The SPDR S&P 500 ETF Trust SPY traded lower by 0.2% Friday morning after the Labor Department reported encouraging U.S. jobs market numbers from January.
The U.S. added 467,000 jobs in January, beating consensus economist estimates of 150,000 jobs. The U.S. unemployment rate ticked higher to 4% from 3.9%. The labor participation rate was unchanged at 62.2%, slightly below its 63.4% pre-pandemic rate in February 2020.
Wage growth was 5.7%, up from 4.7% in December.
The Labor Department also revised November’s total job growth higher from 249,000 to 647,000 and December’s job growth higher from 199,000 to 510,000. The combined revisions totaled 709,000 additional jobs.
The leisure and hospitality industry led the job creation in January, adding 151,000 positions. Unfortunately, employment in the leisure and hospitality industry is still down by 1.8 million jobs since February 2020.
Economy Overcomes Omicron: Julian Koski, chief investment officer at New Age Alpha, said the jobs report is a reassuring sign of the strength of the U.S. economy, even amid the surge in the omicron variant of COVID-19.
"The recent market volatility suggests that investors are too focused on predicting Federal Reserve policy, when the more important consideration is assessing how individual companies may respond to rising interest rates, which requires careful analysis," Koski said.
Barry Gilbert, Asset Allocation Strategist at LPL Financial, said the jobs report is all about the Fed for investors.
"Today’s upside surprises in both job creation and wage growth keep the Fed on track to begin raising rates in March and hike four or more times this year," Gilbert said.
Cliff Hodge, Chief Investment Officer for Cornerstone Wealth, said the negative stock market reaction to the report tells investors all they need to know.
"The report is unequivocally good for the economy, but not for markets as the strength in the numbers presents another data point which supports more aggressively hawkish Fed action," Hodge said.
0.5% Rate Hike Coming? Brian Price, Head of Investment Management for Commonwealth Financial Network, said the strong jobs report increases the likelihood the Federal Reserve will implement a 0.5% interest rate hike in March.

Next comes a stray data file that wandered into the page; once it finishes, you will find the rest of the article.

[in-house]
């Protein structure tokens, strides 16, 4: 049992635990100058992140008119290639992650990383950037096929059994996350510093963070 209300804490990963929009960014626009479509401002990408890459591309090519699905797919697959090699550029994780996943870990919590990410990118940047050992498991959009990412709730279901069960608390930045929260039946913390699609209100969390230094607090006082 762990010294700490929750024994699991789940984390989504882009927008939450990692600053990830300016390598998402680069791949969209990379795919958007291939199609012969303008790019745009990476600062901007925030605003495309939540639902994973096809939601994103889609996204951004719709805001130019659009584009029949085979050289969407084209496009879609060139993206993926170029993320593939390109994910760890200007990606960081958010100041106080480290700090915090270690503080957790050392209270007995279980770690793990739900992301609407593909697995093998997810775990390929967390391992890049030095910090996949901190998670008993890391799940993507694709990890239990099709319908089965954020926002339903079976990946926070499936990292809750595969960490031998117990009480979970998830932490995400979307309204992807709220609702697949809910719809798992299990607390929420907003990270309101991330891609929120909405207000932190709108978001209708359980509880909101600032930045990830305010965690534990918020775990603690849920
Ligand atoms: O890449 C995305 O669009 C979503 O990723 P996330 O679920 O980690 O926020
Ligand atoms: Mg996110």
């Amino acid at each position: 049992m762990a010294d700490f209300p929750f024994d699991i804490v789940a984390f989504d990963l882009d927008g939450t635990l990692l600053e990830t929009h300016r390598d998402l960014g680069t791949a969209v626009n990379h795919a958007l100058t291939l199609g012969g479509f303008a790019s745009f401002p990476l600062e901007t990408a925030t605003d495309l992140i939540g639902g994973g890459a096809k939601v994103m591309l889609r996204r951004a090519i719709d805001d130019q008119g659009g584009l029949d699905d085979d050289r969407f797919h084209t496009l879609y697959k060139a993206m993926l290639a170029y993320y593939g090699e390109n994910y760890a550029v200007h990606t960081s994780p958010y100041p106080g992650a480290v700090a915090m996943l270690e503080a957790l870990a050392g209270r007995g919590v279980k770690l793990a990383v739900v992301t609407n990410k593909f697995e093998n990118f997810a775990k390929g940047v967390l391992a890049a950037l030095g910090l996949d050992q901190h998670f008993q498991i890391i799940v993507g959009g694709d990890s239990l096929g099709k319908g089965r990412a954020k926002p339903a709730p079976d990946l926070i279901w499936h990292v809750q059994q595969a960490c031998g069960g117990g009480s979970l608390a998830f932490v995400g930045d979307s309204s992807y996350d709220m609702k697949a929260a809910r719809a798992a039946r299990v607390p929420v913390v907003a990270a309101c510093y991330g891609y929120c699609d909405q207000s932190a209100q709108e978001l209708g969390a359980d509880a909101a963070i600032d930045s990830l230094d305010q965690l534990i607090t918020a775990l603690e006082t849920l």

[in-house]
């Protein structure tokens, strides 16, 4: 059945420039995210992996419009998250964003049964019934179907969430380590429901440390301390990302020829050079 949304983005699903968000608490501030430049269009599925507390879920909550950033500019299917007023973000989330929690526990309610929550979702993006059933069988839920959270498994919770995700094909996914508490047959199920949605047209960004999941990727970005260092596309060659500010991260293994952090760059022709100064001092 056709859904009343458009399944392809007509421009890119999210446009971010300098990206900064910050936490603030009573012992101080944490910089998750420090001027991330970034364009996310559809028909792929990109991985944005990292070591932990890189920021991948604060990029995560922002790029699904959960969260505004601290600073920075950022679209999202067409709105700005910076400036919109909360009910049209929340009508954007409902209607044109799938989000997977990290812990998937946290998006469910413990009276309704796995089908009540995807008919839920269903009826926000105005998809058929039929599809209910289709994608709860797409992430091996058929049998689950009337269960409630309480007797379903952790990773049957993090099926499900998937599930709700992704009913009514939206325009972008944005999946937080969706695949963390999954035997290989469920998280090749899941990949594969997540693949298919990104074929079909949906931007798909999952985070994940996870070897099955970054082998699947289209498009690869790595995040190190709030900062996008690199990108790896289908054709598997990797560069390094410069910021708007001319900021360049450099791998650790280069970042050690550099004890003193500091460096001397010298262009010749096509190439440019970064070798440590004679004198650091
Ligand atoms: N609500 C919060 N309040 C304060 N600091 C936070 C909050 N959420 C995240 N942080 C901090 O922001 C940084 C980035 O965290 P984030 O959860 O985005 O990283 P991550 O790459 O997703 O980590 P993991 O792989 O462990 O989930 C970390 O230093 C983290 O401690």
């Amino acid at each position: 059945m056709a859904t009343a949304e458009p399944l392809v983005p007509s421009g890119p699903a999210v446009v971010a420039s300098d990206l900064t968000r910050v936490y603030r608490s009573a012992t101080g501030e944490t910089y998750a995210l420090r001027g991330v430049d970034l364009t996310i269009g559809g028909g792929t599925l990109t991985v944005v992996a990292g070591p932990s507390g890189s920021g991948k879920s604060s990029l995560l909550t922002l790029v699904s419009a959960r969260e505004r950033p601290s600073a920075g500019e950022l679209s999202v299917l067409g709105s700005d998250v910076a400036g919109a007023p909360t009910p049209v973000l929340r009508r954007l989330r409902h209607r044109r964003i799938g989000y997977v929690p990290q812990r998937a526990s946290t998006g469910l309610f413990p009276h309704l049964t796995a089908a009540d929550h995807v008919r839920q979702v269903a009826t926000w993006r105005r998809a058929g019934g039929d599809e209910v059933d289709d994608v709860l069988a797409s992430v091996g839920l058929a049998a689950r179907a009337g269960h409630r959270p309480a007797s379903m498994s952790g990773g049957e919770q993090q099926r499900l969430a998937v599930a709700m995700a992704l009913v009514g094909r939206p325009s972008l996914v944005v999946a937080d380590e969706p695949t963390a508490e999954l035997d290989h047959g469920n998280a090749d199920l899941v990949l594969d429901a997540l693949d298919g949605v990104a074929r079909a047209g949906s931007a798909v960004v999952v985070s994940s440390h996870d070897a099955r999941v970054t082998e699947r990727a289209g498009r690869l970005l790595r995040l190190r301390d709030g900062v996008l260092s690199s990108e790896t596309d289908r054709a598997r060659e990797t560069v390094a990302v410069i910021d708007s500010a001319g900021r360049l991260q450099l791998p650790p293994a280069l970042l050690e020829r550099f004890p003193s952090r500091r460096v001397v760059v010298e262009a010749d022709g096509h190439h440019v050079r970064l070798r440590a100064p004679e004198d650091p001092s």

"I still believe that 25 basis points is the base case at this point but 50 is not off the table either," Price said.
John Lynch, Chief Investment Officer for Comerica Wealth Management, said investors should prepare for a potential 0.5% rate hike in March.
"We look for renewed pressure on long-duration growth trade and view strong employment as consistent with global cyclical recovery and supportive of value, profitable small caps and cyclical sectors," Lynch said.
Chris Zaccarelli, Chief Investment Officer for Independent Advisor Alliance, said the state of the U.S. economy is encouraging, but stocks and bonds could see further downside in the near term.
"The strong jobs report is good news for the economy and American workers, unfortunately for the stock market it should add to concerns that the Federal Reserve is going to be forced to raise rates more quickly and to a higher level, as wage growth jumped up to 0.7% on a month-over-month basis," Zaccarelli said.
© 2022 Benzinga.com. Benzinga does not provide investment advice. All rights reserved.
Ad Disclosure: The rate information is obtained by Bankrate from the listed institutions. Bankrate cannot guaranty the accuracy or availability of any rates shown above. Institutions may have different rates on their own websites than those posted on Bankrate.com. The listings that appear on this page are from companies from which this website receives compensation, which may impact how, where, and in what order products appear. This table does not include all companies or all available products.
All rates are subject to change without notice and may vary depending on location. These quotes are from banks, thrifts, and credit unions, some of whom have paid for a link to their own Web site where you can find additional information. Those with a paid link are our Advertisers. Those without a paid link are listings we obtain to improve the consumer shopping experience and are not Advertisers. To receive the Bankrate.com rate from an Advertiser, please identify yourself as a Bankrate customer. Bank and thrift deposits are insured by the Federal Deposit Insurance Corp. Credit union deposits are insured by the National Credit Union Administration.
Consumer Satisfaction: Bankrate attempts to verify the accuracy and availability of its Advertisers' terms through its quality assurance process and requires Advertisers to agree to our Terms and Conditions and to adhere to our Quality Control Program. If you believe that you have received an inaccurate quote or are otherwise not satisfied with the services provided to you by the institution you choose, please click here.
Rate collection and criteria: Click here for more information on rate collection and criteria.